For the second time in nine months, Live Nation has sued one of its insurance companies for denying coverage to the live entertainment and...

For the second time in nine months, Live Nation has sued one of its insurance companies for denying coverage to the live entertainment and ticketing giant in class action lawsuits against it.

In the most recent lawsuit, Live Nation is suing underwriters at Lloyd’s London, and one of its subsidiaries Beazley Furlonge Inc., for $10 million for allegedly denying coverage to the company against several class actions Live Nation fought as part of the debacle over its Ticketmaster division redirecting customers to the secondary ticket Web site TicketsNow it also owns. The $10 million lawsuit was filed last month in Los Angeles Superior Court in California.

Live Nation has an insurance policy with Beazley Furlonge that it claims covers it against certain damages, such as its professional or technology services and content, according to Westlaw Journals, which first reported on the lawsuit.

The company believes that the policy should cover the related TicketsNow lawsuits, in part because they involved the company’s Web sites.

Roughly a dozen separate but similar lawsuits concerning the redirecting of customers were filed in the U.S. and Canada over the last couple of years, and those suits were eventually consolidated into one class action. Most of the trouble occurred in 2009 after Bruce Springsteen fans were redirected from Ticketmaster.com to TicketsNow.com where tickets are resold at a premium above face value. Fans angrily claimed that they did not realize they were being pushed to the secondary Web site, which prompted Ticketmaster to apologize for the practice and settle complaints with the former attorney general of New Jersey and the Federal Trade Commission.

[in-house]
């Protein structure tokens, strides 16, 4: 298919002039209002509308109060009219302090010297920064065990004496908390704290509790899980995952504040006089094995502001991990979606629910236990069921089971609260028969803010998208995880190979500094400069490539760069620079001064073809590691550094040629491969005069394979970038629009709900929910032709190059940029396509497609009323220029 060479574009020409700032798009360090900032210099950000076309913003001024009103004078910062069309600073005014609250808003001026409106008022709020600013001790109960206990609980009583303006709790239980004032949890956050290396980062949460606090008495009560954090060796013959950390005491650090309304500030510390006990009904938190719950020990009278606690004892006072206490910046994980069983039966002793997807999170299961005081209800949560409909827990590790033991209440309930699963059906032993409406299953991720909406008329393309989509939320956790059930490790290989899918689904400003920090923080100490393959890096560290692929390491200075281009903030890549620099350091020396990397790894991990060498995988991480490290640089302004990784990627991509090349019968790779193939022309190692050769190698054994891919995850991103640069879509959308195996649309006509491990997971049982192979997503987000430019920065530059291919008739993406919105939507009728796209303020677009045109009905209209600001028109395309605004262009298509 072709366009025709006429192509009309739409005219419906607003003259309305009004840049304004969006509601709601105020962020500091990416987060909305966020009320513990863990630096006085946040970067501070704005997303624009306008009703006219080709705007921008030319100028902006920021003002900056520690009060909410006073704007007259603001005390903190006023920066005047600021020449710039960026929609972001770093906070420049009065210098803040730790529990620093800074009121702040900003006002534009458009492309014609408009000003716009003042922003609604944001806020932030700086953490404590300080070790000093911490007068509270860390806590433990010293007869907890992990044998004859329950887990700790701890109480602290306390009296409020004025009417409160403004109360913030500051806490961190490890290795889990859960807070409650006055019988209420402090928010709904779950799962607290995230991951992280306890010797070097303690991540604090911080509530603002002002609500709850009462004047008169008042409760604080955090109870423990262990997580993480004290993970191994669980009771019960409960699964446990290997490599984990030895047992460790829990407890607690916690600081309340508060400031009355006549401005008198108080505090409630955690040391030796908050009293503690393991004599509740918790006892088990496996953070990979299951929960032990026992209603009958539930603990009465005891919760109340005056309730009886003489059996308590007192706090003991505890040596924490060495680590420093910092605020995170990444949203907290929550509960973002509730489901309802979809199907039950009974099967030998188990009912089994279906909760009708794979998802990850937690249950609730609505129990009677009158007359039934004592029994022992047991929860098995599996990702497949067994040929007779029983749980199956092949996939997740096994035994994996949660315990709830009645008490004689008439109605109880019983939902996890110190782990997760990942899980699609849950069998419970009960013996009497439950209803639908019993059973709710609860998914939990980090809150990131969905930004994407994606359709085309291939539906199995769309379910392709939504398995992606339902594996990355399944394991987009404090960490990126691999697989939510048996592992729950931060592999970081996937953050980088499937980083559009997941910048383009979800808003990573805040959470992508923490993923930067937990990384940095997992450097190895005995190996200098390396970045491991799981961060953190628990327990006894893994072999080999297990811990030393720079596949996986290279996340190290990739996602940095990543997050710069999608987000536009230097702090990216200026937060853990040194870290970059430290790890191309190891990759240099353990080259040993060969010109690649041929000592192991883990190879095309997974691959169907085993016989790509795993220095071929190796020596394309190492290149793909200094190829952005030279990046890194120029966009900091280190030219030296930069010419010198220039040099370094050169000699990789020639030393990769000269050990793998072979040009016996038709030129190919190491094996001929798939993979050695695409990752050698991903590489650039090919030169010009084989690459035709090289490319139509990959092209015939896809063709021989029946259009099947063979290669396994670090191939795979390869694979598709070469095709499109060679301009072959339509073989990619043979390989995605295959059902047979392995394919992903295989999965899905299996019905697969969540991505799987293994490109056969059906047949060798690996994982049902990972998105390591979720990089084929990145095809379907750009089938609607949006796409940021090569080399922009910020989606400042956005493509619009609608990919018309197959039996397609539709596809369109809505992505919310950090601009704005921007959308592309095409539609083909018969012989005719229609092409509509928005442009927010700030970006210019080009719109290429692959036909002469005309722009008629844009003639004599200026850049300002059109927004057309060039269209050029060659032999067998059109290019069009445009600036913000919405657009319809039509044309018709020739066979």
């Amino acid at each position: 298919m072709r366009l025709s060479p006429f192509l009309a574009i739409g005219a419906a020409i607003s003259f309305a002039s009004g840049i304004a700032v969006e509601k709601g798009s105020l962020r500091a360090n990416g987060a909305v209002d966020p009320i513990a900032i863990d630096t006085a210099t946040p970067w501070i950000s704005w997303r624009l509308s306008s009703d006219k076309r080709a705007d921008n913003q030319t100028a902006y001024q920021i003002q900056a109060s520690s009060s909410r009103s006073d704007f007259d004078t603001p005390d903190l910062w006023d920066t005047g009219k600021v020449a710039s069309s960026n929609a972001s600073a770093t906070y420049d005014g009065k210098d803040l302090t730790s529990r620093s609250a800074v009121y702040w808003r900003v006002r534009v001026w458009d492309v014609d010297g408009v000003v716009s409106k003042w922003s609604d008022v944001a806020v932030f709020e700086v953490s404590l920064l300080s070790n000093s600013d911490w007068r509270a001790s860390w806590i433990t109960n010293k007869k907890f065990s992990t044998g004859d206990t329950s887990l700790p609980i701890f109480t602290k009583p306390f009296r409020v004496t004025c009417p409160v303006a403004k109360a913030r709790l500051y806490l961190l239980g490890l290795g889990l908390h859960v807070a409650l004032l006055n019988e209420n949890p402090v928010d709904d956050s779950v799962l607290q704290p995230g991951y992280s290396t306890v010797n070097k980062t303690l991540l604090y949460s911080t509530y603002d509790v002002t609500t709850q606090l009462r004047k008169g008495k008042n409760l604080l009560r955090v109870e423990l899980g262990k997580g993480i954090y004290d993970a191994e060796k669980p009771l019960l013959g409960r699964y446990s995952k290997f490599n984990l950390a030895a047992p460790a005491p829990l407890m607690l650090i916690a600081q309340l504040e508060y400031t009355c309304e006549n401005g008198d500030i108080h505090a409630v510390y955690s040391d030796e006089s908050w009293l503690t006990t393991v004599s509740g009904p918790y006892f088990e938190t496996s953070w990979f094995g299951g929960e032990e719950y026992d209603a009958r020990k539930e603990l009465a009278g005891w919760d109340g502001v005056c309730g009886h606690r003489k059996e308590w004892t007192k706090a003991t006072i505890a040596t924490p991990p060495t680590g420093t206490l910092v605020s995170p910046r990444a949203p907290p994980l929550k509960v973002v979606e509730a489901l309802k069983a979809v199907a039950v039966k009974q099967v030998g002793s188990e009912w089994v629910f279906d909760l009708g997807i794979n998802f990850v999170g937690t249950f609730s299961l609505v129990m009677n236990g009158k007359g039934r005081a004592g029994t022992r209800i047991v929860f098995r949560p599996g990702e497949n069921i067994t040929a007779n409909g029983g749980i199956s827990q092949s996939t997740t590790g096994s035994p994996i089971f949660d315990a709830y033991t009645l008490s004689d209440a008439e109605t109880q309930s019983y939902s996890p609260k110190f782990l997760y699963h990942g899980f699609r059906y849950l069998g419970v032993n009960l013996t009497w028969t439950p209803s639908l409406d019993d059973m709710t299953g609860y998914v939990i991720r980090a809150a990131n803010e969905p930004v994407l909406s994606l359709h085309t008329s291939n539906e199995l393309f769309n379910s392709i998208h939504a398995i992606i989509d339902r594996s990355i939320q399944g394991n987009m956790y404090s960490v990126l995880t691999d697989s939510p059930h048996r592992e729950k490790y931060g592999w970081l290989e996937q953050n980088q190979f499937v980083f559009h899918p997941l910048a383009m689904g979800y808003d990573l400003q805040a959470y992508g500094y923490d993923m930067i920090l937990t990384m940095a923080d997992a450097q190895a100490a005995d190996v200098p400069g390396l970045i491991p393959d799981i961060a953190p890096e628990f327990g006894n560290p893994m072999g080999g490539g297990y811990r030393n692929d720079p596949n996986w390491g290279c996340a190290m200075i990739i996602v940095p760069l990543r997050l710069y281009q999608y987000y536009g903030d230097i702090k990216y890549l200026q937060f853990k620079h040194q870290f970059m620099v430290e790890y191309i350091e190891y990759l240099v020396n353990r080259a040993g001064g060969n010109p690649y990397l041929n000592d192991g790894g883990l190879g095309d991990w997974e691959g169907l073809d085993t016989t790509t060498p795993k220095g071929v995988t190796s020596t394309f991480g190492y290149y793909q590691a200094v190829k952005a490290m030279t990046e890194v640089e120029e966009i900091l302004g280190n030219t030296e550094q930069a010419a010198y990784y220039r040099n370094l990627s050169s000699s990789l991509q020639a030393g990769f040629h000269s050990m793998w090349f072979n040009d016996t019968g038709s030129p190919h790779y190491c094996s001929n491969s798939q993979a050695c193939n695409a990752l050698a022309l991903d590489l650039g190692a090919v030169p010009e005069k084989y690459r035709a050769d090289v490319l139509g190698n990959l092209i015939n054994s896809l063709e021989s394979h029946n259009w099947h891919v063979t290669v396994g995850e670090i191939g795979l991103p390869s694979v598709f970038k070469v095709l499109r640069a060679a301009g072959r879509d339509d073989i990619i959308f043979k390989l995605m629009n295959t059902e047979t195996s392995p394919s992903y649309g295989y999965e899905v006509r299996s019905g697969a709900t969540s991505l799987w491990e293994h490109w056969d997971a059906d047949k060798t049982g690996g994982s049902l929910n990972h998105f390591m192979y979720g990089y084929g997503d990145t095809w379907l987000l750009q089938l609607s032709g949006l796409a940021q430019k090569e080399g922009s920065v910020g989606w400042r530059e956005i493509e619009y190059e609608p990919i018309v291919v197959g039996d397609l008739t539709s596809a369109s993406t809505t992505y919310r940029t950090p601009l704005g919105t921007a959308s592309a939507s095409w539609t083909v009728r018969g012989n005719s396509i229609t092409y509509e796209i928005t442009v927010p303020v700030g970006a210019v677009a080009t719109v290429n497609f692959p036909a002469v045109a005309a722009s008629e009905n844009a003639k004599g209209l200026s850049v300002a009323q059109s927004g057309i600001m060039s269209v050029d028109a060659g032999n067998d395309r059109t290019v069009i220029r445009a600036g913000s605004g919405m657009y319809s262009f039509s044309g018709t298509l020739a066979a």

Ticketmaster claims that by denying it coverage, Lloyd’s breached the policy in several ways, including not adequately investigating Ticketmaster’s claims and forcing the company to incur financial costs. Lloyd’s eventually agreed to help defend the lawsuits but only said it may be liable for one of the Canadian cases.

Ticketmaster’s attorney David Schack, a partner in the Los Angeles law firm K&L Gates, did not immediately return a message seeking comment.

Late last year, Live Nation filed a similar law against insurer Illinois Union Insurance Co. for failure to honor a policy claim, this time involving a class action over delivery and other fees the company charges for tickets.